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The more job interviews we do, and the fewer jobs we get, wastes more than time. The cost of hiring is often discussed from an employer's perspective but interviewing is also a financial burden on the job seeker, sometimes prohibitively so. Attending an in-person job interview has associated costs including travel, clothing and occasionally accommodation.
In many job interviews, the interviewee is at the whim of the interviewer and, naturally, some will be better than others at asking questions. But interviews done right can be empowering. Tamara Toothill a senior content executive, tells Refinery29, "All of my previous job interviews have been very positive in terms of experience, which I know isn’t always the case. I have always been given all of the information about the interview beforehand, allowing me to properly prepare. At the end of job interviews, I have been given time to ask any questions I had, too."
Asking difficult questions in a job interview can feel daunting when you're trying to paint yourself as an enthusiastic team player. But it's really important you ask what you need to ask, to ensure the job is going to be a good fit. Tamara emphasises the need for dedicated space to ask questions. Perhaps it's time for us to interview them. "An interview is often seen as the employer asking all of the questions but it should be seen as a two-way conversation and the candidate should be given just as much time/opportunity to raise any questions they may have."
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According to Belinda, important questions to ask in 2022 centre around hybrid working and company culture. "Today, Gen Z candidates want to feel valued, visible and cared for. They want their voices heard," she says. "Younger generations are coming into the workforce and saying, 'You know what, I'm not going to put up with what you put up with. If I want to take a month off, I'm going to take a month off. If I want to, I'll tell you that I'm feeling frustrated or call out a microaggression. I want you as a leader to have the skills to do that.' I feel that is a really positive shift."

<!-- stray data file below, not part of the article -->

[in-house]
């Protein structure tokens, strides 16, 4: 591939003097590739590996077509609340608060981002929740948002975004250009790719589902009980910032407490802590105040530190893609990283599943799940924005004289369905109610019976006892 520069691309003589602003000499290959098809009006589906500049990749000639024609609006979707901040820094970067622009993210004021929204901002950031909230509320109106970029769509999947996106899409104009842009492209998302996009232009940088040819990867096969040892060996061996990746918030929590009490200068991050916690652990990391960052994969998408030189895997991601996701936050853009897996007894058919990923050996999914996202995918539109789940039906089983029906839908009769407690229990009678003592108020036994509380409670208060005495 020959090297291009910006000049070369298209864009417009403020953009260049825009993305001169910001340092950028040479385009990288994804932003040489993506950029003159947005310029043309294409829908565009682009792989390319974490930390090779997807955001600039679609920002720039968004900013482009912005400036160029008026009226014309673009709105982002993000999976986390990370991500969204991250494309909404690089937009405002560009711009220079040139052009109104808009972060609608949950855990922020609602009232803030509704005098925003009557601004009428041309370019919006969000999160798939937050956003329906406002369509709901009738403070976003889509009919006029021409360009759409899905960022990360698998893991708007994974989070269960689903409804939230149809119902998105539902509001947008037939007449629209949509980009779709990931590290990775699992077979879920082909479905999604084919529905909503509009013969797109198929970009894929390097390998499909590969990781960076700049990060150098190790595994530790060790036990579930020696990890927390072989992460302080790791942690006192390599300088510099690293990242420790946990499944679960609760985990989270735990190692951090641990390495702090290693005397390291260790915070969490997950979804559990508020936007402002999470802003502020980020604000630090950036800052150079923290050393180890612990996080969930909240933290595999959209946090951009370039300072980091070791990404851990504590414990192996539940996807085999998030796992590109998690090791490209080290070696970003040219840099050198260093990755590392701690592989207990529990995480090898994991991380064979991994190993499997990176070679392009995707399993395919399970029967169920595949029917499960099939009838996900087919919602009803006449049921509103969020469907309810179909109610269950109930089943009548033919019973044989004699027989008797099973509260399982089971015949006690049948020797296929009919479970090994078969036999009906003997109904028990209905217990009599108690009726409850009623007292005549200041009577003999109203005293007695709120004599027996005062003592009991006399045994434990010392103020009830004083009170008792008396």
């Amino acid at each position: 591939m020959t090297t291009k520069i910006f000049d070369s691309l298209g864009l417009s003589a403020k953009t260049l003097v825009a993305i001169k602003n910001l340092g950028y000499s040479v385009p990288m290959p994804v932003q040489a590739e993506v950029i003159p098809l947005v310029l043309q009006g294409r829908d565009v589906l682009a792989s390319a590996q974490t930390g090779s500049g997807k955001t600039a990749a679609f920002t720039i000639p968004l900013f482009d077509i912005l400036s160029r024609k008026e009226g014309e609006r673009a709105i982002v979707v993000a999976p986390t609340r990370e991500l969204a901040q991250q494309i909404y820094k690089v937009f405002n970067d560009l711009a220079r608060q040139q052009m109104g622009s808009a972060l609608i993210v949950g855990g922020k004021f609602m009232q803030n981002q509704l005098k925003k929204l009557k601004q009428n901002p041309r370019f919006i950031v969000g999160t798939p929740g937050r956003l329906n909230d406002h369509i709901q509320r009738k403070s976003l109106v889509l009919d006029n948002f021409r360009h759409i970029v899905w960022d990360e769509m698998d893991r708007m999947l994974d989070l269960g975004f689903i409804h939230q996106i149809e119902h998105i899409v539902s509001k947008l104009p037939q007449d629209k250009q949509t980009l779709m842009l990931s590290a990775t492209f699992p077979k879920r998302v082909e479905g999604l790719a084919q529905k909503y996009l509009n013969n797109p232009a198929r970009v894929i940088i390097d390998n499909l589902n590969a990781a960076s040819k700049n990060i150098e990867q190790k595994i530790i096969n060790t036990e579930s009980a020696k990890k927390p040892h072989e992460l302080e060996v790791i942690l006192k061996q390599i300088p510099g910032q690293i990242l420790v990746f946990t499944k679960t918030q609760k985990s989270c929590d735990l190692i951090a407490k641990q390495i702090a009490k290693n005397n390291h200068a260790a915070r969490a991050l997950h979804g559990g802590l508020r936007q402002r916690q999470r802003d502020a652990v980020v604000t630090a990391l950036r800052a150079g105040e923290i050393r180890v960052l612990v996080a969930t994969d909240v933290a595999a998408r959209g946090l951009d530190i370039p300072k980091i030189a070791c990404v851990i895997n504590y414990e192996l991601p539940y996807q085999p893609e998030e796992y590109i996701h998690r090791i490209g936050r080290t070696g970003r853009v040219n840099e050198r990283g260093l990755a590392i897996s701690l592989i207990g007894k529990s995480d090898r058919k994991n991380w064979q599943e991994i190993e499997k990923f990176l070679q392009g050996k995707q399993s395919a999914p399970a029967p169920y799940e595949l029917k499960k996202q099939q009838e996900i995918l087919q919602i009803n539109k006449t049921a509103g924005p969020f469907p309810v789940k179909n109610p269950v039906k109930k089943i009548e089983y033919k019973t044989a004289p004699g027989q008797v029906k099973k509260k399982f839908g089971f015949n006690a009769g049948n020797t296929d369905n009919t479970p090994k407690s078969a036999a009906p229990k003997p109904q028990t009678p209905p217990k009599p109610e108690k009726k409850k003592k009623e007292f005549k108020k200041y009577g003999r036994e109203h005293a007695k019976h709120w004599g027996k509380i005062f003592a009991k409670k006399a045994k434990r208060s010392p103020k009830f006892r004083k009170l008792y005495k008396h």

The interviewer – with their promise of a salary and gainful employment – once held the mic. But as the job market shifts in favour of the talent, this is no longer totally the case. "It’s an exceptionally competitive jobs market right now and companies are having to be innovative when it comes to attracting, hiring and also interviewing the best talent," says Charlotte Davies, a careers expert at LinkedIn.
There doesn't have to be sweeping structural reform in order to level out inherent power imbalances in an interview process. For Tamara, simply speeding things up would help immeasurably. (The hiring process takes 23 days on average, according to a study by Glassdoor.) "A drawn-out interview process, or one with too many stages, can have a negative impact on a candidate’s experience," she says. "It could result in the prospective candidate getting a negative vibe from the company or accepting a role elsewhere."
Simply removing outdated and cringey interview questions would be a good place to start, making it more of a 'get to know each other' exercise with proper space for equal interrogation – not just five minutes squished into the end of a challenging interview, when you're already exhausted. Companies are keener than ever to attract great candidates; now's the time to dig our heels in, ask more questions and expect better answers.